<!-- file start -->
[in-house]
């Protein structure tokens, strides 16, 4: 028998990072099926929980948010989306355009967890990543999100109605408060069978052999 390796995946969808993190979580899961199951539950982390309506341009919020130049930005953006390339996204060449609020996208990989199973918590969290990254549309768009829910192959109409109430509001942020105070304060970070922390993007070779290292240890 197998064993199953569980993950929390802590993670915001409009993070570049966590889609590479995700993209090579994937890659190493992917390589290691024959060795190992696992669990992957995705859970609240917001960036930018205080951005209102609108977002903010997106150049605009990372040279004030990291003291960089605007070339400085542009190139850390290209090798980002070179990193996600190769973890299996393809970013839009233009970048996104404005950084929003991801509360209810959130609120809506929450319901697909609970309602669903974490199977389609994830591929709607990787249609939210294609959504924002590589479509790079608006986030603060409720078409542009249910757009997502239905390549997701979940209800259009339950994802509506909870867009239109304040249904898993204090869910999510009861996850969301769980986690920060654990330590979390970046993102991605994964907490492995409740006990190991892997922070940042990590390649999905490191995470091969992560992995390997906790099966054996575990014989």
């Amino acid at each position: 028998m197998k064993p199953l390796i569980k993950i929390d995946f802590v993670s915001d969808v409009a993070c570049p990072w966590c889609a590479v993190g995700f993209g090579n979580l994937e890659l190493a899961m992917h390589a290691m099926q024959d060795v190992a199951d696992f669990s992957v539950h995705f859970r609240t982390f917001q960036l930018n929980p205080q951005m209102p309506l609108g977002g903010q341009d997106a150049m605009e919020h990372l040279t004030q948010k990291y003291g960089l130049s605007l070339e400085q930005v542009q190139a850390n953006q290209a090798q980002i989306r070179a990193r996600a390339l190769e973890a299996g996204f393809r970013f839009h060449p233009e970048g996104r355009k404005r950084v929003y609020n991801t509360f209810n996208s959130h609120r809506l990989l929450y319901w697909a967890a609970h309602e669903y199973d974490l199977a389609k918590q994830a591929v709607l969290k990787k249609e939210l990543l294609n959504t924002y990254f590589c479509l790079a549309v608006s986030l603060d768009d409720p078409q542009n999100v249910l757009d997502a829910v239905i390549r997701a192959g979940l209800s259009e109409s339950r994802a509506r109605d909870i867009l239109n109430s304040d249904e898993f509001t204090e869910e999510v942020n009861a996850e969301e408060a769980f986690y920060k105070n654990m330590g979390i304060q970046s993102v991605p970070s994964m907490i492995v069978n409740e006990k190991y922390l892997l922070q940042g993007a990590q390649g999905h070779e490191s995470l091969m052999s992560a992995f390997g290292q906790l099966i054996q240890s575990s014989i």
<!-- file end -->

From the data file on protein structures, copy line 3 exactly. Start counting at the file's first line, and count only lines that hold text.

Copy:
């Amino acid at each position: 028998m197998k064993p199953l390796i569980k993950i929390d995946f802590v993670s915001d969808v409009a993070c570049p990072w966590c889609a590479v993190g995700f993209g090579n979580l994937e890659l190493a899961m992917h390589a290691m099926q024959d060795v190992a199951d696992f669990s992957v539950h995705f859970r609240t982390f917001q960036l930018n929980p205080q951005m209102p309506l609108g977002g903010q341009d997106a150049m605009e919020h990372l040279t004030q948010k990291y003291g960089l130049s605007l070339e400085q930005v542009q190139a850390n953006q290209a090798q980002i989306r070179a990193r996600a390339l190769e973890a299996g996204f393809r970013f839009h060449p233009e970048g996104r355009k404005r950084v929003y609020n991801t509360f209810n996208s959130h609120r809506l990989l929450y319901w697909a967890a609970h309602e669903y199973d974490l199977a389609k918590q994830a591929v709607l969290k990787k249609e939210l990543l294609n959504t924002y990254f590589c479509l790079a549309v608006s986030l603060d768009d409720p078409q542009n999100v249910l757009d997502a829910v239905i390549r997701a192959g979940l209800s259009e109409s339950r994802a509506r109605d909870i867009l239109n109430s304040d249904e898993f509001t204090e869910e999510v942020n009861a996850e969301e408060a769980f986690y920060k105070n654990m330590g979390i304060q970046s993102v991605p970070s994964m907490i492995v069978n409740e006990k190991y922390l892997l922070q940042g993007a990590q390649g999905h070779e490191s995470l091969m052999s992560a992995f390997g290292q906790l099966i054996q240890s575990s014989i």